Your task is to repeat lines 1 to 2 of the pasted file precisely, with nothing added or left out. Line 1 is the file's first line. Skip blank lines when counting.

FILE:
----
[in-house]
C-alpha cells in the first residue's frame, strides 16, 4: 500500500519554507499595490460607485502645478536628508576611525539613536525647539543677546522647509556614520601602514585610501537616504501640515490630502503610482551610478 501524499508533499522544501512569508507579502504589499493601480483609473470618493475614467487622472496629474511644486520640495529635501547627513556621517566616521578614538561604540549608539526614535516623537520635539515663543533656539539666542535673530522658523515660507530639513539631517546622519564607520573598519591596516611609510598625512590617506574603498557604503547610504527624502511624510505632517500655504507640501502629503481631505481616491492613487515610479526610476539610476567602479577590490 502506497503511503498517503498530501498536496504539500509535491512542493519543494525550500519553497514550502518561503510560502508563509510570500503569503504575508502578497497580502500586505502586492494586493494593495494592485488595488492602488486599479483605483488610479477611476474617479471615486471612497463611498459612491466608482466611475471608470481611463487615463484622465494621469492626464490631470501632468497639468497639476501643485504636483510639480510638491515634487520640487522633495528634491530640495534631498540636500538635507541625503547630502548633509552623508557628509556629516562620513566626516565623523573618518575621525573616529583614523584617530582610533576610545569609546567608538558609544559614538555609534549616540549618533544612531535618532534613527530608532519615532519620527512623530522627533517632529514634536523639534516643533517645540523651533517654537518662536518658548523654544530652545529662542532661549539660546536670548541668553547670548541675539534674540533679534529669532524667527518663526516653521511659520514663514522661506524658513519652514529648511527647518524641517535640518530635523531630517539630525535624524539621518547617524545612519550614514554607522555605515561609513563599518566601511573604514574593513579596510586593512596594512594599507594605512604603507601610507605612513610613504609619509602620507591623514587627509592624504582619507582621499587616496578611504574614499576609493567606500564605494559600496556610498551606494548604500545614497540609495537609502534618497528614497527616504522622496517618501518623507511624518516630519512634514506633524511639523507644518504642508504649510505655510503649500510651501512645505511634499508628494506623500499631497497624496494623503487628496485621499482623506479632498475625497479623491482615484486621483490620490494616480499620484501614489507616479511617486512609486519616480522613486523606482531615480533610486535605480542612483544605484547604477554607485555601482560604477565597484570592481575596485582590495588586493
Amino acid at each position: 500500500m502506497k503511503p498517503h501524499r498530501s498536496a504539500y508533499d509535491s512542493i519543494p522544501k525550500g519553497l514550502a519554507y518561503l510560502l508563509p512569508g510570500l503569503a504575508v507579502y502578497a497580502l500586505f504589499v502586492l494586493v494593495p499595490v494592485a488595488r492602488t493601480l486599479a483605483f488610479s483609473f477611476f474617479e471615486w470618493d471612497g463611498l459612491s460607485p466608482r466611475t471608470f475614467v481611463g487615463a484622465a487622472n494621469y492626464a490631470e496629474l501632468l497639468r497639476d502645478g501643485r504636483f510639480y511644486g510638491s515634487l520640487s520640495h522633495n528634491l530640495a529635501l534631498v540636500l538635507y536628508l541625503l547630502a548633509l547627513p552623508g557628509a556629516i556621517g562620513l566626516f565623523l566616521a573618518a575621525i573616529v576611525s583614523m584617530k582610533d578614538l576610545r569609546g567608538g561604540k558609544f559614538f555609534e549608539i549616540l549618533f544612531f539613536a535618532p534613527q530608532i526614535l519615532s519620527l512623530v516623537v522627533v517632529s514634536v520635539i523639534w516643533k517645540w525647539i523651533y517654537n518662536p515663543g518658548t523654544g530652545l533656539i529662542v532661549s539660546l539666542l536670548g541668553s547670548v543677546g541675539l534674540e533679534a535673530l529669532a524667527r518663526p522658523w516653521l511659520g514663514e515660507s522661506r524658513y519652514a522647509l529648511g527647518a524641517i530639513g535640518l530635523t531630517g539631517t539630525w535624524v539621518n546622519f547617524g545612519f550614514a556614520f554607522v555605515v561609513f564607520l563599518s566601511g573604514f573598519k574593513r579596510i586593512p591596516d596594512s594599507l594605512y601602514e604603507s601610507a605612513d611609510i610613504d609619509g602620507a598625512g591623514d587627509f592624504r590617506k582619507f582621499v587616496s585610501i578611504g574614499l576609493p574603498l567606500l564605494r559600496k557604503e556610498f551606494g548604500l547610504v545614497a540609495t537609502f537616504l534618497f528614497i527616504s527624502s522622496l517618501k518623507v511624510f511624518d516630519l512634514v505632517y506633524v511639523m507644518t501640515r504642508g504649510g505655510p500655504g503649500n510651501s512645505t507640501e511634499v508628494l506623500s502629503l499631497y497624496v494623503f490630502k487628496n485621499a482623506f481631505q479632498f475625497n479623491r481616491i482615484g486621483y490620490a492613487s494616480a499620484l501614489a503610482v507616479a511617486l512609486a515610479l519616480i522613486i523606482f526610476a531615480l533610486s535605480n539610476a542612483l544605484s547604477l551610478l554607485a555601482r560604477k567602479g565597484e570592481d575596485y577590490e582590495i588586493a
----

[in-house]
C-alpha cells in the first residue's frame, strides 16, 4: 500500500519554507499595490460607485502645478536628508576611525539613536525647539543677546522647509556614520601602514585610501537616504501640515490630502503610482551610478 501524499508533499522544501512569508507579502504589499493601480483609473470618493475614467487622472496629474511644486520640495529635501547627513556621517566616521578614538561604540549608539526614535516623537520635539515663543533656539539666542535673530522658523515660507530639513539631517546622519564607520573598519591596516611609510598625512590617506574603498557604503547610504527624502511624510505632517500655504507640501502629503481631505481616491492613487515610479526610476539610476567602479577590490 502506497503511503498517503498530501498536496504539500509535491512542493519543494525550500519553497514550502518561503510560502508563509510570500503569503504575508502578497497580502500586505502586492494586493494593495494592485488595488492602488486599479483605483488610479477611476474617479471615486471612497463611498459612491466608482466611475471608470481611463487615463484622465494621469492626464490631470501632468497639468497639476501643485504636483510639480510638491515634487520640487522633495528634491530640495534631498540636500538635507541625503547630502548633509552623508557628509556629516562620513566626516565623523573618518575621525573616529583614523584617530582610533576610545569609546567608538558609544559614538555609534549616540549618533544612531535618532534613527530608532519615532519620527512623530522627533517632529514634536523639534516643533517645540523651533517654537518662536518658548523654544530652545529662542532661549539660546536670548541668553547670548541675539534674540533679534529669532524667527518663526516653521511659520514663514522661506524658513519652514529648511527647518524641517535640518530635523531630517539630525535624524539621518547617524545612519550614514554607522555605515561609513563599518566601511573604514574593513579596510586593512596594512594599507594605512604603507601610507605612513610613504609619509602620507591623514587627509592624504582619507582621499587616496578611504574614499576609493567606500564605494559600496556610498551606494548604500545614497540609495537609502534618497528614497527616504522622496517618501518623507511624518516630519512634514506633524511639523507644518504642508504649510505655510503649500510651501512645505511634499508628494506623500499631497497624496494623503487628496485621499482623506479632498475625497479623491482615484486621483490620490494616480499620484501614489507616479511617486512609486519616480522613486523606482531615480533610486535605480542612483544605484547604477554607485555601482560604477565597484570592481575596485582590495588586493